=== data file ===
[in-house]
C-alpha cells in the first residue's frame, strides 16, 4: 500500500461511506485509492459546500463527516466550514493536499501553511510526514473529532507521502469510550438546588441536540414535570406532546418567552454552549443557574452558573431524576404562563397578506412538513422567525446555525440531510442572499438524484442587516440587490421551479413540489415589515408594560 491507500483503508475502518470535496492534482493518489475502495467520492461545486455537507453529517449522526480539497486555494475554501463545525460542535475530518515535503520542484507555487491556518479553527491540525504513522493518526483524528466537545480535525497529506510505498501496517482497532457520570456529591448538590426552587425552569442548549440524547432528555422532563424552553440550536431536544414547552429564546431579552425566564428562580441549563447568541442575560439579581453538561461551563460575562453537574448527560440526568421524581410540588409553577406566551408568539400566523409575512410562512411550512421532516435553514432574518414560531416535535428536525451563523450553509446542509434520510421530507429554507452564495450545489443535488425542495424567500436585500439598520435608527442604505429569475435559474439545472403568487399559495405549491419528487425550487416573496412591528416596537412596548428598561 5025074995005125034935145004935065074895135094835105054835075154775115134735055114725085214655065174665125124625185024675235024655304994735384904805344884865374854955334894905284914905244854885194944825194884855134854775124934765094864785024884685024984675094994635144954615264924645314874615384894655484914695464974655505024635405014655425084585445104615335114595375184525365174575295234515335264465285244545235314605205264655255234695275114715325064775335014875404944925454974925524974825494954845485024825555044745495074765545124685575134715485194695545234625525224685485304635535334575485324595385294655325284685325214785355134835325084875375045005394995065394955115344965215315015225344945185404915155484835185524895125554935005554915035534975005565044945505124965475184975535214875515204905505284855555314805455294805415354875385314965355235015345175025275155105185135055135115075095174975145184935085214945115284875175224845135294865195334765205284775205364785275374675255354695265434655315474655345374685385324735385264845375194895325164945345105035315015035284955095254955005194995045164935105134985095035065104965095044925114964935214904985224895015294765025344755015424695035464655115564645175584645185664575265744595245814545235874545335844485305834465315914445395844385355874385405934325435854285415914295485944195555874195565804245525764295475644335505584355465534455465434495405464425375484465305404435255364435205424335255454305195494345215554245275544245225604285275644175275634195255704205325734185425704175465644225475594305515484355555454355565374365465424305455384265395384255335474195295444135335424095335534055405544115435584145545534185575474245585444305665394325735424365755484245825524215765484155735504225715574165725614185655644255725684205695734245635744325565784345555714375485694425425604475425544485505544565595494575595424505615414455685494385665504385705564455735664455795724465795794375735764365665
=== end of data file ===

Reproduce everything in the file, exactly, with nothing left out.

[in-house]
C-alpha cells in the first residue's frame, strides 16, 4: 500500500461511506485509492459546500463527516466550514493536499501553511510526514473529532507521502469510550438546588441536540414535570406532546418567552454552549443557574452558573431524576404562563397578506412538513422567525446555525440531510442572499438524484442587516440587490421551479413540489415589515408594560 491507500483503508475502518470535496492534482493518489475502495467520492461545486455537507453529517449522526480539497486555494475554501463545525460542535475530518515535503520542484507555487491556518479553527491540525504513522493518526483524528466537545480535525497529506510505498501496517482497532457520570456529591448538590426552587425552569442548549440524547432528555422532563424552553440550536431536544414547552429564546431579552425566564428562580441549563447568541442575560439579581453538561461551563460575562453537574448527560440526568421524581410540588409553577406566551408568539400566523409575512410562512411550512421532516435553514432574518414560531416535535428536525451563523450553509446542509434520510421530507429554507452564495450545489443535488425542495424567500436585500439598520435608527442604505429569475435559474439545472403568487399559495405549491419528487425550487416573496412591528416596537412596548428598561 5025074995005125034935145004935065074895135094835105054835075154775115134735055114725085214655065174665125124625185024675235024655304994735384904805344884865374854955334894905284914905244854885194944825194884855134854775124934765094864785024884685024984675094994635144954615264924645314874615384894655484914695464974655505024635405014655425084585445104615335114595375184525365174575295234515335264465285244545235314605205264655255234695275114715325064775335014875404944925454974925524974825494954845485024825555044745495074765545124685575134715485194695545234625525224685485304635535334575485324595385294655325284685325214785355134835325084875375045005394995065394955115344965215315015225344945185404915155484835185524895125554935005554915035534975005565044945505124965475184975535214875515204905505284855555314805455294805415354875385314965355235015345175025275155105185135055135115075095174975145184935085214945115284875175224845135294865195334765205284775205364785275374675255354695265434655315474655345374685385324735385264845375194895325164945345105035315015035284955095254955005194995045164935105134985095035065104965095044925114964935214904985224895015294765025344755015424695035464655115564645175584645185664575265744595245814545235874545335844485305834465315914445395844385355874385405934325435854285415914295485944195555874195565804245525764295475644335505584355465534455465434495405464425375484465305404435255364435205424335255454305195494345215554245275544245225604285275644175275634195255704205325734185425704175465644225475594305515484355555454355565374365465424305455384265395384255335474195295444135335424095335534055405544115435584145545534185575474245585444305665394325735424365755484245825524215765484155735504225715574165725614185655644255725684205695734245635744325565784345555714375485694425425604475425544485505544565595494575595424505615414455685494385665504385705564455735664455795724465795794375735764365665